About Rs 4.07 lakh crore has been realised as disinvestment proceeds in the past nine years, and post-2014 the government is engaging with the private sector as a co-partner in the development, the Economic Survey said on Tuesday.
In the current fiscal, out of the budgeted amount of Rs 65,000 crore, 48 per cent or over Rs 31,000 crore has been collected as of January 18, 2023. The survey said privatisation of Air India re-ignited the privatisation drive, and evidence shows that labour productivity and the overall efficiency of the PSUs disinvested during 1990-2015 has improved.
"During FY15 to FY23 (as of 18 January 2023), an amount of about Rs 4.07 lakh crore has been realised as proceeds from disinvestment through 154 transactions using various modes/instruments," said the Survey tabled in Parliament by Finance Minister Nirmala Sitharaman.
Of this, Rs 3.02 lakh crore was realised from minority stake sale and Rs 69,412 crore was realised from strategic disinvestment transactions in 10 CPSEs - HPCL, REC, DCIL, HSCC, NPCC, NEEPCO, THDC, Kamrajar Port, Air India, and NINL.
The government is currently working on privatising a host of CPSEs like Shipping Corporation of India, NMDC Steel Ltd, BEML, HLL Lifecare, Container Corporation of India and Vizag Steel, besides IDBI Bank. These strategic sale processes are in various stages and a majority of them are expected to be completed in the next fiscal, beginning April 1. "A fundamental principle behind the government’s policy in the post- 2014 period has been the engagement with the private sector as a partner in the development process. The government’s disinvestment policy has been revived in the last eight years with stake sales and the successful listing of PSEs on the stock market," it said.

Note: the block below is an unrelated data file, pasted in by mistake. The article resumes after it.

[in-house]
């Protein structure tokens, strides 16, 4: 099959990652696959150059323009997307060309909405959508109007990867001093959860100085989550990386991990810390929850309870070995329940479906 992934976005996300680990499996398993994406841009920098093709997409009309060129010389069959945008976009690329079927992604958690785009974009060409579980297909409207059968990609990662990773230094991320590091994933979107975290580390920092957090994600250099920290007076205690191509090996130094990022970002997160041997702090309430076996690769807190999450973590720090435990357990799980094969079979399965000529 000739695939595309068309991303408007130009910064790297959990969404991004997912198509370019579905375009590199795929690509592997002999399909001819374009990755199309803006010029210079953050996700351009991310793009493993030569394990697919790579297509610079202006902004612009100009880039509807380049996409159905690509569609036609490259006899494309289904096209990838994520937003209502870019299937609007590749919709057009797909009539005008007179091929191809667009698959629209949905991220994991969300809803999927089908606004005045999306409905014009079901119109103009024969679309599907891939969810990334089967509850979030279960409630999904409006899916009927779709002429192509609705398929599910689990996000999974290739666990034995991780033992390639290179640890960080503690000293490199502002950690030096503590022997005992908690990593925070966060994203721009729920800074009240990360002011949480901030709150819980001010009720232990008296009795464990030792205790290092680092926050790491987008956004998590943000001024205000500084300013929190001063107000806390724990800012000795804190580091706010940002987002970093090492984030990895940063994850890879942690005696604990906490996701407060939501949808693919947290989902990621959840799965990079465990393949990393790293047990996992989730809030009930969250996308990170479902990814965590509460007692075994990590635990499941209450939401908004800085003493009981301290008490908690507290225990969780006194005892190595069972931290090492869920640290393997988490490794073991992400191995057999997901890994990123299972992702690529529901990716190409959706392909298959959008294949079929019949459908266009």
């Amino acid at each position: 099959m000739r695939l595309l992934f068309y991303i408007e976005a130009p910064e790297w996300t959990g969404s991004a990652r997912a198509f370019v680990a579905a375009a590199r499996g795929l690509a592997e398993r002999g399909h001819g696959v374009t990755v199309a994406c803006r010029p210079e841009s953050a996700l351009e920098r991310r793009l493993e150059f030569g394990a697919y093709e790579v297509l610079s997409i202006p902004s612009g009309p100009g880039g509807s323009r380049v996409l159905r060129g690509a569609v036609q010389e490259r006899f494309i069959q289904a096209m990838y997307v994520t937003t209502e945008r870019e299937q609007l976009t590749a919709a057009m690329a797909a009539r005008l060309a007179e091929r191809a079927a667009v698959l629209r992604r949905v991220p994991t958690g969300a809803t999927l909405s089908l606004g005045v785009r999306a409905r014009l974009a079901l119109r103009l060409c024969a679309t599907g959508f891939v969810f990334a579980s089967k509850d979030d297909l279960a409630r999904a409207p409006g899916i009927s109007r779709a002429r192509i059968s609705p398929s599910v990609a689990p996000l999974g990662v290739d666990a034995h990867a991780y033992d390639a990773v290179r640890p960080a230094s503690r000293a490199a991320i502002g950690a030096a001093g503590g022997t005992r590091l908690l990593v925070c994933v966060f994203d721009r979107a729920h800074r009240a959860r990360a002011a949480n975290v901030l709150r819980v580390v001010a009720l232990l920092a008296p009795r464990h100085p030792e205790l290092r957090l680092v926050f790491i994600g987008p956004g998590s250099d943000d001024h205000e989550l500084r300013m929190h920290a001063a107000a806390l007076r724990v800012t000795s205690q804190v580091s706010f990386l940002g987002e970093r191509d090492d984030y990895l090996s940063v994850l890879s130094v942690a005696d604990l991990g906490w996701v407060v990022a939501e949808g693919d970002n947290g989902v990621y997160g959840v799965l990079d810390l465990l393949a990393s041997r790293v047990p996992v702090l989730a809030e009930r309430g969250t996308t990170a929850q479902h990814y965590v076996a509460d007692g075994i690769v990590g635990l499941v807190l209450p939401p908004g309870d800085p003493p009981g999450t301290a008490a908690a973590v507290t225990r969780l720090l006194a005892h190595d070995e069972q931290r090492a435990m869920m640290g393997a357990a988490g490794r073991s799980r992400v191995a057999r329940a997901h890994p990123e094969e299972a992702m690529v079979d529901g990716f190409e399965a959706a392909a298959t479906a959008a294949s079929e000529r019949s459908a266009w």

The pandemic-induced uncertainty, the geopolitical conflict, and the associated risks have posed challenges before the plans and prospects of the government's disinvestment transactions over the last three years.
Nevertheless, the government has reaffirmed its commitment towards privatisation and strategic disinvestment of Public Sector Enterprises by implementing the new Public Sector Enterprise (PSE) Policy and Asset Monetisation Strategy. The Survey said that determined efforts should be taken to make the public sector asset monetisation scheme successful in realising wide-ranging efficiency gains. "If asset monetisation revenues are used to reduce public sector debt, the sovereign credit rating will improve, leading to a lower cost of capital. That will be the biggest fiscal stimulus to the economy," the Survey said.
The 2021-22 Budget had identified monetisation of operating public infrastructure assets as a key means for sustainable infrastructure financing. Following that, in August 2021, the government listed projects worth Rs 6 lakh crore under the National Monetisation Pipeline (NMP) that will be looked at to unlock value in infrastructure assets across sectors ranging from power to road and railways by fiscal 2024-25.
Also in the 2021-22 Budget, the government announced the PSE policy as per which all PSUs will be privatised, barring those in four strategic sectors -- Atomic energy, Space and Defence; Transport and Telecommunications; Power, Petroleum, Coal and other minerals; and Banking, Insurance and financial services.
In these strategic sectors, the government will retain only a bare minimum number of PSUs.